The dangerous new US strategy was most fully described by Ghana’s President, Kwame Nkrumah. Nkrumah was opposed to Western imperialism and he wanted to rebuild the world economy so that it did not exploit the formerly colonized countries of the world. According to Bevin, by the 1960’s, Nkrumah "rivaled Sukarno on the world stage as the man who most loudly railed against ‘neocolonialism’."

In 1965, Nkrumah published Neocolonialism: the Last Stage of Imperialism. In his book, he said that "neo-colonialism is the worst form of imperialism." He explained that "foreign capital is used for the exploitation, rather than for the development of the less developed parts of the world."

A few months after the book was published, the neocolonialists offered their rebuttal in the form of a coup. In 1966, Nkrumah was taken out in a military coup that was backed by the US. In Killing Hope, William Blum describes the CIA’s complicity in the coup, which took the form of financing, advising and supporting the coup plotters.

Neocolonialism has continued into the present generation. John Perkins, whose job it was to "justify huge international loans" for massive projects that would assure the borrowing county’s "long-term financial dependence and therefore political loyalty" describes the process in The New Confessions of an Economic Hit Man.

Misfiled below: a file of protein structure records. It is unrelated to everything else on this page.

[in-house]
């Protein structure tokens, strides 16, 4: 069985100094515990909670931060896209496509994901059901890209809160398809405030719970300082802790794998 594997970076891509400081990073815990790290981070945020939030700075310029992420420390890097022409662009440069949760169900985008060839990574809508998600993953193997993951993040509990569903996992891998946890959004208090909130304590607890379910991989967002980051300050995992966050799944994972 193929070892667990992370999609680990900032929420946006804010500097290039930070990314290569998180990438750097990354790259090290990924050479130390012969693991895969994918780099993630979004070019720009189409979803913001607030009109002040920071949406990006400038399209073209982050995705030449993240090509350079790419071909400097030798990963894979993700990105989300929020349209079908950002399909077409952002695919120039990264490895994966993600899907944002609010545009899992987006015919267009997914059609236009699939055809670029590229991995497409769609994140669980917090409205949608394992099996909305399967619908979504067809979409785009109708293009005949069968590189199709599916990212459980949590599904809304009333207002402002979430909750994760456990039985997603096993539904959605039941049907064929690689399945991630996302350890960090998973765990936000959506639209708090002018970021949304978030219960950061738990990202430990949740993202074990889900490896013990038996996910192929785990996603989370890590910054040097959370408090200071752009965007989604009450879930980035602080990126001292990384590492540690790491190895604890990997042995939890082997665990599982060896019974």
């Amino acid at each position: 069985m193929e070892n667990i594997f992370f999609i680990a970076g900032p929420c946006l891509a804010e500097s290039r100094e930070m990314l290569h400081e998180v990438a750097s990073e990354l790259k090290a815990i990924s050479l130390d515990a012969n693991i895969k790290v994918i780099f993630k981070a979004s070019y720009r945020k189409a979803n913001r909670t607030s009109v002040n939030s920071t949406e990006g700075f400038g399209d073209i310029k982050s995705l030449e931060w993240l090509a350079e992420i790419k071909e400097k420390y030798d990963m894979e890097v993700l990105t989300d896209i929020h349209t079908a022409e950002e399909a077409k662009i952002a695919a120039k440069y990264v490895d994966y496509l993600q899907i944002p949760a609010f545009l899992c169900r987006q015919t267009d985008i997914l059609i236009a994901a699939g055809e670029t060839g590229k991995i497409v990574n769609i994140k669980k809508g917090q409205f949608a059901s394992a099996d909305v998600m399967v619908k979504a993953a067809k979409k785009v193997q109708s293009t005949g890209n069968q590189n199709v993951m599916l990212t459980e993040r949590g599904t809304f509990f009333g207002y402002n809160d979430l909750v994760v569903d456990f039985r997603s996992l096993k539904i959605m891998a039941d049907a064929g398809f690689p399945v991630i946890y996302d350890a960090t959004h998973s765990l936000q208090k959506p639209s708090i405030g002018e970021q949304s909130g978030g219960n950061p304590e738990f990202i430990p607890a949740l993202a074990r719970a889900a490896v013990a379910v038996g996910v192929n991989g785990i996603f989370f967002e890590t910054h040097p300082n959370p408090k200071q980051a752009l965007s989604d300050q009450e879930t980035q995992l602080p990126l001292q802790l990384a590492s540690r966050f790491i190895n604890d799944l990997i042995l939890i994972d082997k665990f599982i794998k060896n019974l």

Perkins says that American neocolonialism ensnares countries "in a web of debt that ensures their loyalty." They make projects look profitable and sell them on loans "so large that the debtor was forced to default on its payment." In their debt, the US and the IMF could now set terms and make demands on the debtor nation that are favorable to the US. Those demands might take the form of control of or access to resources, military bases or political loyalty and loyalty in voting at the United Nations.

They can also take the form of political or economic restructuring. According to Naomi Klein, when countries were forced to go to the World Bank or the IMF, those institutions saw their "economic catastrophes not as problems to solve but as precious opportunities to leverage. . . ." Seeking debt relief and emergency loans, "the fund responded with sweeping shock therapy programs" that required the country "to revamp its economy from top to bottom." US aid was only available if the country signed off on those demands. An IMF senior economist who designed structural adjustment programs in Latin America and Africa would later confess that "everything we did from 1983 onward was based on our new sense of mission to have the south ‘privatize’ or die; towards this end we ignominiously created economic bedlam in Latin America and Africa. . . ."

The US made investments and entered into projects that indebted African nations and "created economic bedlam" in Africa. Whatever China is or is not doing in Africa, Antony Blinken and the US have a lot of nerve telling the countries of Africa to trust the US and partner with them because partnering with China will burden them with debt.

Ted Snider has a graduate degree in philosophy and writes on analyzing patterns in US foreign policy and history.